Environmental trade-offs associated with bioenergy from agri-residues in sub-tropical regions: A case study of the Colombian coffee sector
Samira Garcia Freites (University of Manchester), Patricia Thornley and Mirjam Röder (both from Aston University) have published the paper ‘Environmental trade-offs associated with bioenergy from agri-residues in sub-tropical regions: A case study of the Colombian coffee sector’. This paper is part of the Special Issues ‘Development of modern bioenergy approaches in low- and middle-income countries’ guest-edited by Mirjam Röder (Aston University), Alison Mohr (University of Nottingham) and Yan Liu (Michigan State University) of the journal Biomass and Bioenergy.
The paper explores the environmental trade-offs associated with deploying gasification of coffee stem bioenergy systems over current coffee residues and energy uses in rural areas in Colombia. The deployment of coffee stem gasification-CHP systems can result in net reductions of greenhouse gas emissions of up to 68%, and particulate matter formation up to 98%, when replacing coffee stem cookstoves and diesel electricity.
Despite the positive impact on emissions and particulate matter, replacing grid electricity could also result in negative impacts due to the low-carbon intensity of the grid electricity in Colombia, which is largely powered by hydroelectricity. Understanding the interface between environmental impact categories is essential, to maximise the benefits and minimise negative impacts of bioenergy and replacing current practices. It is also relevant to consider policy agendas on climate change, health and ecosystem services to steer decision making on sustainable bioenergy systems.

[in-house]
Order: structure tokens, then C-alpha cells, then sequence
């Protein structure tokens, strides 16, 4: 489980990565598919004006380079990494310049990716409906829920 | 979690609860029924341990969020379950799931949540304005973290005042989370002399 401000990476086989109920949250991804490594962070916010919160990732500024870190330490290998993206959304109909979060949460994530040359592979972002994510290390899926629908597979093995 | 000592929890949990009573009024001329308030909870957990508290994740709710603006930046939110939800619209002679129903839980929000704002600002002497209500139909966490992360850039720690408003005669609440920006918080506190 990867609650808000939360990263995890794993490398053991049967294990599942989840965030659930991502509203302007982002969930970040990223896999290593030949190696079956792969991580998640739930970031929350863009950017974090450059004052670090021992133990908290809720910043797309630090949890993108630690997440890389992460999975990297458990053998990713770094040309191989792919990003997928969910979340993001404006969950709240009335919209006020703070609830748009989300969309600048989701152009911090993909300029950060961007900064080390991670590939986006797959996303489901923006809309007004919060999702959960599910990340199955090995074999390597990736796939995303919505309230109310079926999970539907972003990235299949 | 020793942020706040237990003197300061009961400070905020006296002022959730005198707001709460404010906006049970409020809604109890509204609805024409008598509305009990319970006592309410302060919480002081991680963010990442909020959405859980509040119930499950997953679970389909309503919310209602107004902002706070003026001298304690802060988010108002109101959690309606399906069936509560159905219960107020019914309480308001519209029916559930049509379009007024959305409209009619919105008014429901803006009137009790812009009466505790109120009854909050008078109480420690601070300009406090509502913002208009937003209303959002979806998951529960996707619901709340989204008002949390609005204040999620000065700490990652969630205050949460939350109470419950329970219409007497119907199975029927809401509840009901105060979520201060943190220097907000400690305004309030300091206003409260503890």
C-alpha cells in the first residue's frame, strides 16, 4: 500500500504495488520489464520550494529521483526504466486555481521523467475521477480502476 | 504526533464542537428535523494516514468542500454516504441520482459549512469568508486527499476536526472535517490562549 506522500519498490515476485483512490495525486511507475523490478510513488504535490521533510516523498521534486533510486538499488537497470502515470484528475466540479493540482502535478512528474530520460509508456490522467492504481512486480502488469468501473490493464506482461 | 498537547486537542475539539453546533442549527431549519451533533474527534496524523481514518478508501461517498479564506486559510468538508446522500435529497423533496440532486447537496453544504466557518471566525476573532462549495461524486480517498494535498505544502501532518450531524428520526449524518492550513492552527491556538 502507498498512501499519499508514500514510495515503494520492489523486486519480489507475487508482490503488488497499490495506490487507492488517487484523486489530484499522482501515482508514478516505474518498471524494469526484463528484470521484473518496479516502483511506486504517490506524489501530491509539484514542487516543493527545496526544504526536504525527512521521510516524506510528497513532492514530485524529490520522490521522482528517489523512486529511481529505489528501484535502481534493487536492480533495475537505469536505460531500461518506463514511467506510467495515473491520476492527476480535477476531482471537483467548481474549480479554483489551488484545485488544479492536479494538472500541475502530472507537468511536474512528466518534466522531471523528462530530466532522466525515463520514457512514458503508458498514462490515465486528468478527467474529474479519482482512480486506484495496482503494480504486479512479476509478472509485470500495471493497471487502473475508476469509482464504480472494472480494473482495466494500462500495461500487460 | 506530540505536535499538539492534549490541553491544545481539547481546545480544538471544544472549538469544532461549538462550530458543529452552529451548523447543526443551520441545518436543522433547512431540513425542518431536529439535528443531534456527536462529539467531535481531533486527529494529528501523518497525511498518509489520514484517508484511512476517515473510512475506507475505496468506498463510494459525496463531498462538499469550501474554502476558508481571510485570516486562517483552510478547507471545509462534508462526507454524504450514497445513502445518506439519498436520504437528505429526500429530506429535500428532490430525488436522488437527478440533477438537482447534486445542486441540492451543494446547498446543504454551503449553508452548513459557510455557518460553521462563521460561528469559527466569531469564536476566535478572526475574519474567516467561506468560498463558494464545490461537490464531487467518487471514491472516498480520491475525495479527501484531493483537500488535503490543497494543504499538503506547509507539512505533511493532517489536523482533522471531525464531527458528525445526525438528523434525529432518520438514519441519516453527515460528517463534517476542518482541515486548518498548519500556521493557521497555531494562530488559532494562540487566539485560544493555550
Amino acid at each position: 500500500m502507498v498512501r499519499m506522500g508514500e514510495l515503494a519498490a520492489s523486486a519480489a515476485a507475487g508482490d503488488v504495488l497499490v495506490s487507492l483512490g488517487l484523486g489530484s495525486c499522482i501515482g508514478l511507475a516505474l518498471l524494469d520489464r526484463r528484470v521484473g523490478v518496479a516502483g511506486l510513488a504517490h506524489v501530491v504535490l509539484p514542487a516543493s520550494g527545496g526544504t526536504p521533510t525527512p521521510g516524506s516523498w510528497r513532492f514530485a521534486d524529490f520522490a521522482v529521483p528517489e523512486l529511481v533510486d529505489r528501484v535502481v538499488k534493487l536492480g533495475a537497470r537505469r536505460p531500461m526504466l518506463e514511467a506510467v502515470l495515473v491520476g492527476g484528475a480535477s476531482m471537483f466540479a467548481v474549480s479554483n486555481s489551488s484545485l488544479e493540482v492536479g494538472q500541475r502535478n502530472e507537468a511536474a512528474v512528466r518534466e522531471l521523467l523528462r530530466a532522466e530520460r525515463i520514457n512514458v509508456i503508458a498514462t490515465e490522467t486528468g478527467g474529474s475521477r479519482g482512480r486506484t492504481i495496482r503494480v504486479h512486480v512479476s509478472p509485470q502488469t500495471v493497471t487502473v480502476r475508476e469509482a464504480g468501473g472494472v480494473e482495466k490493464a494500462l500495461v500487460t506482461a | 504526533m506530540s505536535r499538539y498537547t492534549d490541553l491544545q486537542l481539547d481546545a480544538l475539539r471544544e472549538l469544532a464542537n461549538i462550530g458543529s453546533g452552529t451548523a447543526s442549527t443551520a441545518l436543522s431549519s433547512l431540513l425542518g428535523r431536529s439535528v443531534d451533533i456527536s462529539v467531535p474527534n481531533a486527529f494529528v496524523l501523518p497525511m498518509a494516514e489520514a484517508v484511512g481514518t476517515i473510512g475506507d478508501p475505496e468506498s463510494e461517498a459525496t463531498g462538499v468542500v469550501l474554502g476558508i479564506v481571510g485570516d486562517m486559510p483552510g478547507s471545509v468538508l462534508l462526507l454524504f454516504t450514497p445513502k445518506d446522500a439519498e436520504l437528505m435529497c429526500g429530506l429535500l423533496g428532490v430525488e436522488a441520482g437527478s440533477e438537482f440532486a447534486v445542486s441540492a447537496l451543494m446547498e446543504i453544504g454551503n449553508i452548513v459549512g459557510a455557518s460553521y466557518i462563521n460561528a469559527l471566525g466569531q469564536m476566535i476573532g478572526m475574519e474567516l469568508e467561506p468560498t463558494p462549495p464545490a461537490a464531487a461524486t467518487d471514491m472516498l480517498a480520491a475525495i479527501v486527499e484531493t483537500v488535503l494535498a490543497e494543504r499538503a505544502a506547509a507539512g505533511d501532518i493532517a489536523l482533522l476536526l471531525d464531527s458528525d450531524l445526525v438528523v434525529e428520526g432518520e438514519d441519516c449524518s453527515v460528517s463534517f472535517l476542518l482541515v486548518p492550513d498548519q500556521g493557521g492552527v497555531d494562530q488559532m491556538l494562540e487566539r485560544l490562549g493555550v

Samira Garcia Freites notes: “This paper derives from my PhD research, which evaluated the feasibility of bioenergy from agricultural residues, to support sustainable development in rural areas of Colombia. My research contributes to understanding how bioenergy from agricultural residues can tackle sustainability challenges in the Global South and support the Sustainable Development Goals.”
The paper is online via Elsevier and free to access until 27 August 2020.
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